It was not for the Court to substitute its own judgment for that of the contractual decision maker, and, therefore, the Court was not entitled to consider whether the whether the misrepresentations relied on by the Defendant were free from any fraudulent conduct or intent to deceive. Instead, the Court was tasked with considering whether the decision made by the Defendant had been arbitrary, capricious or irrational under the Wednesbury test (paragraphs [55], [62], [63] and [64]).

HHJ Pelling QC went on to hold that in applying the Wednesbury test: “… it is necessary to bear in mind the often quoted direction in Re H (Minors) (Sexual Abuse: Standard of Proof) (ibid.) that “ … the more serious the allegation the less likely it is that the event occurred and, hence, the stronger should be the evidence before the court concludes that the allegation is established on the balance of probabilities …” – see Braganza (ibid.) per Lady Hale at paragraph 36. In a case such as this, where contractually the onus has been placed on the insured to prove the misrepresentation or non-disclosure “ … was innocent and free from any fraudulent conduct or intent to deceive …” this principle requires the decision maker to bear in mind that it is inherently more probable that a misrepresentation has been made innocently or negligently rather than dishonestly in arriving at an evaluative conclusion based on the whole of the material that the decision maker ought to take into account” (paragraph [65]).

Having said this, HHJ Pelling QC recognised that, in accordance with Baroness Hale’s judgment in Braganza, there was a distinction to be drawn between the standard of decision making expected from a commercial party and that employed by the courts: “As Lady Hale observed at paragraph 31 of her judgment: “… It may very well be that the same high standards of decision-making ought not to be expected of most contractual decision-makers as are expected of the modern state…” How in practice this qualification is to be applied is not developed. However, I accept Mr Pooles’ submission that it would be a mistake to expect an insurance company in the position of the defendant to adopt “… the same expert, professional and almost microscopic investigation of the problems both factual and legal, that is demanded of a suit in a Court of Law” – see CVG Siderurgicia del Orinoco SA v London Steamship Owners Mutual Insurance Association Ltd [1979] 1 Lloyds Rep 557” (paragraph [66]).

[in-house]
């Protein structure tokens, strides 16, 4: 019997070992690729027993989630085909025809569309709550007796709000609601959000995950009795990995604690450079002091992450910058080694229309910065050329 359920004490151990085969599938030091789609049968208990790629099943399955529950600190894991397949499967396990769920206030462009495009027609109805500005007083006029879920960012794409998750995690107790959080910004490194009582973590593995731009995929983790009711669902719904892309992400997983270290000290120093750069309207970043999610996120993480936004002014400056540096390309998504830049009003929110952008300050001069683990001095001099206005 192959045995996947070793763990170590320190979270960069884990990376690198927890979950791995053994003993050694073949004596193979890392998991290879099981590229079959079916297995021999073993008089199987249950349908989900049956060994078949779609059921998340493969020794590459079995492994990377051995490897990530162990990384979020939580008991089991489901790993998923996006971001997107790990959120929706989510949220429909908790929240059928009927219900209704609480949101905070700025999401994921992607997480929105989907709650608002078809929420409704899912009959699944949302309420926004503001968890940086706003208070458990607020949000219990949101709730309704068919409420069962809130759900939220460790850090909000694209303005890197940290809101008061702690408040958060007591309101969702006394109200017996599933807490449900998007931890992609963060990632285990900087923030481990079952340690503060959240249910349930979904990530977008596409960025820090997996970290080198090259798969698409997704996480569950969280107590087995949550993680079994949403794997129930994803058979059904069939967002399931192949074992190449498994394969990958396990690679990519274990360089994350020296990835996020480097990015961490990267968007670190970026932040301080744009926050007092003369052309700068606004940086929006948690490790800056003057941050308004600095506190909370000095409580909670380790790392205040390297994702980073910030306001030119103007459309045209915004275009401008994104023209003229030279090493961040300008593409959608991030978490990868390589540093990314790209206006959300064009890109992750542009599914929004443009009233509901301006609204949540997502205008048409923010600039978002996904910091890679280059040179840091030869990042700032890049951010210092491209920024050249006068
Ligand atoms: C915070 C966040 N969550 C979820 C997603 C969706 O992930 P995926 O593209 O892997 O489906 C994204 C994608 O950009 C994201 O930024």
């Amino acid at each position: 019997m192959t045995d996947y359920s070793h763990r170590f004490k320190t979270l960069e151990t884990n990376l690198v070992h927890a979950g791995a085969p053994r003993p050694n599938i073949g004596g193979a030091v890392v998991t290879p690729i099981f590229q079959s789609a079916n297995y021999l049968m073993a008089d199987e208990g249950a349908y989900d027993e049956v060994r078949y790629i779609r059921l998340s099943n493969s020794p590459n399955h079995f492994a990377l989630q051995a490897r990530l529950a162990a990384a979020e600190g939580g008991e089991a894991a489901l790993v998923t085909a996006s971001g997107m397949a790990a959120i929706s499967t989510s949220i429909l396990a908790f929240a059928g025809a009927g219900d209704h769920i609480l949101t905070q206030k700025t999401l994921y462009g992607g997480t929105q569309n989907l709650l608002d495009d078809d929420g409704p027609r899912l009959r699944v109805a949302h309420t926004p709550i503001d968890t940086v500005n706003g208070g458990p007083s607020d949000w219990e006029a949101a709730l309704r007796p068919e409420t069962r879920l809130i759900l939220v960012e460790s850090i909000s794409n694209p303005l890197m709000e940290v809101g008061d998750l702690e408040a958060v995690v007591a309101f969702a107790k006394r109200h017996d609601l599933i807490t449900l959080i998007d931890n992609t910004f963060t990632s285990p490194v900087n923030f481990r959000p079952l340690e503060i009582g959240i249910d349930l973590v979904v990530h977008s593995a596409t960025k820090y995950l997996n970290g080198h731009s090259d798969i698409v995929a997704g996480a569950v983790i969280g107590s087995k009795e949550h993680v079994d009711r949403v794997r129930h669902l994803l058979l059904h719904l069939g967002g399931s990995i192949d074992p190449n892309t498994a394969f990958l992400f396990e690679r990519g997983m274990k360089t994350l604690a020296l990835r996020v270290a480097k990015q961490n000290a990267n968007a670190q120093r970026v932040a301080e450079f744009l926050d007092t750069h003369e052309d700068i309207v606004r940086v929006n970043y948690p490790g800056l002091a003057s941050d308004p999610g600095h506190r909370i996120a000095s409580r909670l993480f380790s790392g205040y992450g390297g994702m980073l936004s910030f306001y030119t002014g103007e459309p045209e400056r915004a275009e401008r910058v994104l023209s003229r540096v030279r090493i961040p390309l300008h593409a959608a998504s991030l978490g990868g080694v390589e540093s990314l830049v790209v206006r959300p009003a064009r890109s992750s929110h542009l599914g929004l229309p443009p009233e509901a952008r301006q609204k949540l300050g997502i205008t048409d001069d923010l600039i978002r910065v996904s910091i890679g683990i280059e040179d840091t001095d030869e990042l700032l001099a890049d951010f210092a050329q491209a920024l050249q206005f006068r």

Further, even when a contracting party has failed to take into account a relevant consideration or has considered an irrelevant factor, a court should not interfere with the decision where “it appears to a court to be highly likely that the outcome would not have been substantially different even taking account of the error” (paragraph [66]).

Turning to the facts of the case before him, HHJ Pelling QC summarised the issues to be decided as follows:

“(i) did Mr McKechnie (a) fail to take into account any facts and matters that he ought to have taken into account or (b) take into account any facts and matters that he ought not to have taken into account, (ii) would the decision have been the same even if any such errors had not occurred and (iii) was the decision one that no reasonable decision maker could have arrived at on the material that ought properly to have been considered” (paragraph [73]).

HHJ Pelling QC then said: “Whilst the issue in (iii) above has to be examined even if issue (i) or (ii) are resolved in favour of the defendant, it is difficult to see how the test referred to in (iii) above could be satisfied if the issues I refer to in (i) and (ii) were resolved in favour of the claimant” (paragraph [74]).

The limits of the implied term